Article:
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Harmful Chemistry in the Chesapeake Bay

Location: John S. Toll Science Center

January 15, 2013
Naval Academy oceanographer Joseph Smith will share research on how chemicals leach from sediment and their long-term effects on water quality.

Chestertown, MD – U.S. Naval Academy oceanography professor Joseph Smith will visit Washington College on Tuesday, January 22 to share his work on how biogeochemical cycling affects the health of the Chesapeake Bay. His talk, “Improving model predictions for the biogeochemical cycling of reactive constituents in sub-estuaries of the Chesapeake Bay,” will take place at 5:00 p.m. in Litrenta Hall, Toll Science Center.

A geochemist and oceanographer who serves as an Assistant Professor of Oceanography at the U.S. Naval Academy, Smith has studied the interaction of sediments and water around the globe, including the Yangtze and Hudson rivers. He focuses on how to trace and contain potentially harmful contaminants. CDR Smith has studied the impacts of anthropogenic activity on the costal, estuarine, and marine environment from dam construction, wastewater inputs, and sediment contamination and redistribution.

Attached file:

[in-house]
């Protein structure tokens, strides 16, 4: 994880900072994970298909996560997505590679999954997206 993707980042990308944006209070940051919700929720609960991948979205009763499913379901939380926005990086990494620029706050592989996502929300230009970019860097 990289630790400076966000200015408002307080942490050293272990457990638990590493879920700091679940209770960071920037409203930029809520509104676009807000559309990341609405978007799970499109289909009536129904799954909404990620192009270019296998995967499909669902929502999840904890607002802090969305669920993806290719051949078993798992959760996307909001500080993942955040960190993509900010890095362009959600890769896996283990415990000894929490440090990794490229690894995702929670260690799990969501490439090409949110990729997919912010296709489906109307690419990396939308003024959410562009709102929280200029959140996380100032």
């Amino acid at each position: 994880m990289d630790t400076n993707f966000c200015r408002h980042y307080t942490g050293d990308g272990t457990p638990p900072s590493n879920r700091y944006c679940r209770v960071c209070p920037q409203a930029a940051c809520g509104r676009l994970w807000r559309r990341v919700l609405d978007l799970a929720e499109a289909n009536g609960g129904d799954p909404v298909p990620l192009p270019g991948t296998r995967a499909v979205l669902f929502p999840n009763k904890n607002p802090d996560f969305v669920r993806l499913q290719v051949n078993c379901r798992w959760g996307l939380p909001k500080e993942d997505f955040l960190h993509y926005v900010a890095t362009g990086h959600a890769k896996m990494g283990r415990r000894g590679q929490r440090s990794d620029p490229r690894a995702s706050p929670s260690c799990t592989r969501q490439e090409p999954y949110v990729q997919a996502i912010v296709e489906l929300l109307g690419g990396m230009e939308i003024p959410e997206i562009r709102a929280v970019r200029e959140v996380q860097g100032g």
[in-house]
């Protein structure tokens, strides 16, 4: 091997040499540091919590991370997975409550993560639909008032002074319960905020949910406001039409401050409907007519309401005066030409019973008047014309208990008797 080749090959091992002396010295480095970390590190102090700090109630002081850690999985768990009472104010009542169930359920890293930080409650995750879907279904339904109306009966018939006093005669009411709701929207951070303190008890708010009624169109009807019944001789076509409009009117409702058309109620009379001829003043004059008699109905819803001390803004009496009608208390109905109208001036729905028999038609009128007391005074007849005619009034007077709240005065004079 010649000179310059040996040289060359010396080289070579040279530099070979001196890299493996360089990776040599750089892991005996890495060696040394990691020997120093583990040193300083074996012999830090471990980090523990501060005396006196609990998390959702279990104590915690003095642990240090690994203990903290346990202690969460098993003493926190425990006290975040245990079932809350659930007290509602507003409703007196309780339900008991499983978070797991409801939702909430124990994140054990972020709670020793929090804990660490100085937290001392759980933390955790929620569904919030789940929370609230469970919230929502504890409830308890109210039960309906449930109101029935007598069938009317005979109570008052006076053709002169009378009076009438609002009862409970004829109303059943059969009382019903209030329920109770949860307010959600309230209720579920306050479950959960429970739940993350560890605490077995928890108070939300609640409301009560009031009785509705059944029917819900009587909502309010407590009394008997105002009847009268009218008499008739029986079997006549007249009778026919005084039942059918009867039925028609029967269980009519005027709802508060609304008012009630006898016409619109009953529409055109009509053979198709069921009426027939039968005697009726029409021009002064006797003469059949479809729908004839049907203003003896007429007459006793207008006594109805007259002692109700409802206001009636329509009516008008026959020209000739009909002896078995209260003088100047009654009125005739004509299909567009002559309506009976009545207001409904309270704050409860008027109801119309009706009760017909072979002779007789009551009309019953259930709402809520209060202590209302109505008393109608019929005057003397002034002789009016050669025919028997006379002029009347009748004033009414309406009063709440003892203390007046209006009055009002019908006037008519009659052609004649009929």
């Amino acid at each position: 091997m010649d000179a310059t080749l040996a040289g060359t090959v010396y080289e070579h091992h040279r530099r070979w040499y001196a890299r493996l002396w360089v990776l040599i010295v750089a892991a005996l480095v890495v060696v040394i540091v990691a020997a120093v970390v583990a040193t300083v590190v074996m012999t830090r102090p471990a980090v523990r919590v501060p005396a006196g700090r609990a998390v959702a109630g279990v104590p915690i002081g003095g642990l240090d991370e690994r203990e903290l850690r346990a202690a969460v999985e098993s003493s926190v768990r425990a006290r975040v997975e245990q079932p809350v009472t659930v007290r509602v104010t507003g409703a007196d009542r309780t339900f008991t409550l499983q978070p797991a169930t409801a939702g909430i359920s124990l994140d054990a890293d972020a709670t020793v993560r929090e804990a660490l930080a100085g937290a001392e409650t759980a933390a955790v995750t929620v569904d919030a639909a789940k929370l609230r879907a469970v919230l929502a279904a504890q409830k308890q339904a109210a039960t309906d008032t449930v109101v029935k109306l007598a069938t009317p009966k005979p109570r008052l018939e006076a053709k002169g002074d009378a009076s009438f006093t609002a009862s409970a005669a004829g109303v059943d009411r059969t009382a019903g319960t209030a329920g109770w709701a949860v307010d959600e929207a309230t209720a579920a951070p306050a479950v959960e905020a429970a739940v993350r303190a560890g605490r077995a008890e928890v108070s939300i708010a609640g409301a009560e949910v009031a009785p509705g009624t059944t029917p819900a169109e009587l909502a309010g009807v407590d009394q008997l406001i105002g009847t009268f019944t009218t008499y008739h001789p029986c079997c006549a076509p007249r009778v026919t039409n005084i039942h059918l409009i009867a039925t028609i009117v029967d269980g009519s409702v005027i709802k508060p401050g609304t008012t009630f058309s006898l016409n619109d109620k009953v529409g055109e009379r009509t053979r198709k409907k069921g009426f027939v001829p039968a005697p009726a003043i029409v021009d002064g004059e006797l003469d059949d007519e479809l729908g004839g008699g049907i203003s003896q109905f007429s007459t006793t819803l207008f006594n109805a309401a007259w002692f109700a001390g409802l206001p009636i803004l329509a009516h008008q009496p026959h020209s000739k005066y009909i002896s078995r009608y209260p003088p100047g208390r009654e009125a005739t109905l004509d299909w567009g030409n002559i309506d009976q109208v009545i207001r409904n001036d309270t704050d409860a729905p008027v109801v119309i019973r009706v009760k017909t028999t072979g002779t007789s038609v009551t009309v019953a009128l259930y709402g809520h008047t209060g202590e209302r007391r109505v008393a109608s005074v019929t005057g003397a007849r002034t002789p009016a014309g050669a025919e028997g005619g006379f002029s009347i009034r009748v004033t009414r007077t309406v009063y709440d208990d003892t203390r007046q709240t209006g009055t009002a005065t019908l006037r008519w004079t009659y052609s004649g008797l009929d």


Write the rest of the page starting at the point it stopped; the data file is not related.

In his research, Smith uses radiochemical and biogeochemical tracers and other cutting-edge technologies to trace the cycling of materials between sediment and water and to investigate how materials in estuarine waters and sediments change through time. His current work concerns the fates of materials that may be disruptive to the healthy functions of the Chesapeake Bay and its sub-estuaries.

The lecture, sponsored by the Center for Environment & Society at Washington College, is free and open to the public.  For information, contact Rachel Field 410-810-7162.

 


Last modified on Mar. 13th, 2013 at 10:44am by Amanda Anastasia.

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